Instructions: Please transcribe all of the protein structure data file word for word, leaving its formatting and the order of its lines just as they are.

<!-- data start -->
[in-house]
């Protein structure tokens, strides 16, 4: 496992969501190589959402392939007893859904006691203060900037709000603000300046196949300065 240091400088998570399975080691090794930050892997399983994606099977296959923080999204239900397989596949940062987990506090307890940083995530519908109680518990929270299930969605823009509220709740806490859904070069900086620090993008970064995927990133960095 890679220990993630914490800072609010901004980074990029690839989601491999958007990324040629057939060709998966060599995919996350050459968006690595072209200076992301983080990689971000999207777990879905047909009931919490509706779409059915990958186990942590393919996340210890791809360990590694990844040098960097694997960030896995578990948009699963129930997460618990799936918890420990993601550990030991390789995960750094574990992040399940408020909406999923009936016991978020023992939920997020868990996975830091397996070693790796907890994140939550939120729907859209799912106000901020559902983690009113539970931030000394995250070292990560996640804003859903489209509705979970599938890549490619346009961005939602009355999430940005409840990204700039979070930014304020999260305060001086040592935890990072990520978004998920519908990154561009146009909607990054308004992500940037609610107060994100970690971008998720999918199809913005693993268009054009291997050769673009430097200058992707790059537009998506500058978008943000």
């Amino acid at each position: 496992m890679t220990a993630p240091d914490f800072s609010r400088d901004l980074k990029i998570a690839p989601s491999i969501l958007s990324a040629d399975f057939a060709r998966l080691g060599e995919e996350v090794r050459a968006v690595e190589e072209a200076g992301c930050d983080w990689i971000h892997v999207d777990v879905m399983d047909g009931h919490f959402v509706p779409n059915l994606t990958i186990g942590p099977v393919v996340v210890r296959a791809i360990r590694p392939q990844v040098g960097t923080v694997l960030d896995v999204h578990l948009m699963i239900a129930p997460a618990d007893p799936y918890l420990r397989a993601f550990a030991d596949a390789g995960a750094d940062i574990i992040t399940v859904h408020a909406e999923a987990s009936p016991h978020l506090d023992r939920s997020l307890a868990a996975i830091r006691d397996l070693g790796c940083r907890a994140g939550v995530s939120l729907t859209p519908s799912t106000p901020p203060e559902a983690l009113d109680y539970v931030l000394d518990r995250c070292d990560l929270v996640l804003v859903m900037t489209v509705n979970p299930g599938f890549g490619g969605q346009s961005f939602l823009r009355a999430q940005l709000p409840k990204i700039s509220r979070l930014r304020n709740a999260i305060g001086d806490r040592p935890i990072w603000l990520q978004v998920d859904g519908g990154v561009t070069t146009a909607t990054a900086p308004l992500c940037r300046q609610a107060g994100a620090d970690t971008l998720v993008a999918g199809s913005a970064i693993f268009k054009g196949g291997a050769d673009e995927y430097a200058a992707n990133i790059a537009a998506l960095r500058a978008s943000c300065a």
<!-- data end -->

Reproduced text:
[in-house]
């Protein structure tokens, strides 16, 4: 496992969501190589959402392939007893859904006691203060900037709000603000300046196949300065 240091400088998570399975080691090794930050892997399983994606099977296959923080999204239900397989596949940062987990506090307890940083995530519908109680518990929270299930969605823009509220709740806490859904070069900086620090993008970064995927990133960095 890679220990993630914490800072609010901004980074990029690839989601491999958007990324040629057939060709998966060599995919996350050459968006690595072209200076992301983080990689971000999207777990879905047909009931919490509706779409059915990958186990942590393919996340210890791809360990590694990844040098960097694997960030896995578990948009699963129930997460618990799936918890420990993601550990030991390789995960750094574990992040399940408020909406999923009936016991978020023992939920997020868990996975830091397996070693790796907890994140939550939120729907859209799912106000901020559902983690009113539970931030000394995250070292990560996640804003859903489209509705979970599938890549490619346009961005939602009355999430940005409840990204700039979070930014304020999260305060001086040592935890990072990520978004998920519908990154561009146009909607990054308004992500940037609610107060994100970690971008998720999918199809913005693993268009054009291997050769673009430097200058992707790059537009998506500058978008943000």
């Amino acid at each position: 496992m890679t220990a993630p240091d914490f800072s609010r400088d901004l980074k990029i998570a690839p989601s491999i969501l958007s990324a040629d399975f057939a060709r998966l080691g060599e995919e996350v090794r050459a968006v690595e190589e072209a200076g992301c930050d983080w990689i971000h892997v999207d777990v879905m399983d047909g009931h919490f959402v509706p779409n059915l994606t990958i186990g942590p099977v393919v996340v210890r296959a791809i360990r590694p392939q990844v040098g960097t923080v694997l960030d896995v999204h578990l948009m699963i239900a129930p997460a618990d007893p799936y918890l420990r397989a993601f550990a030991d596949a390789g995960a750094d940062i574990i992040t399940v859904h408020a909406e999923a987990s009936p016991h978020l506090d023992r939920s997020l307890a868990a996975i830091r006691d397996l070693g790796c940083r907890a994140g939550v995530s939120l729907t859209p519908s799912t106000p901020p203060e559902a983690l009113d109680y539970v931030l000394d518990r995250c070292d990560l929270v996640l804003v859903m900037t489209v509705n979970p299930g599938f890549g490619g969605q346009s961005f939602l823009r009355a999430q940005l709000p409840k990204i700039s509220r979070l930014r304020n709740a999260i305060g001086d806490r040592p935890i990072w603000l990520q978004v998920d859904g519908g990154v561009t070069t146009a909607t990054a900086p308004l992500c940037r300046q609610a107060g994100a620090d970690t971008l998720v993008a999918g199809s913005a970064i693993f268009k054009g196949g291997a050769d673009e995927y430097a200058a992707n990133i790059a537009a998506l960095r500058a978008s943000c300065a």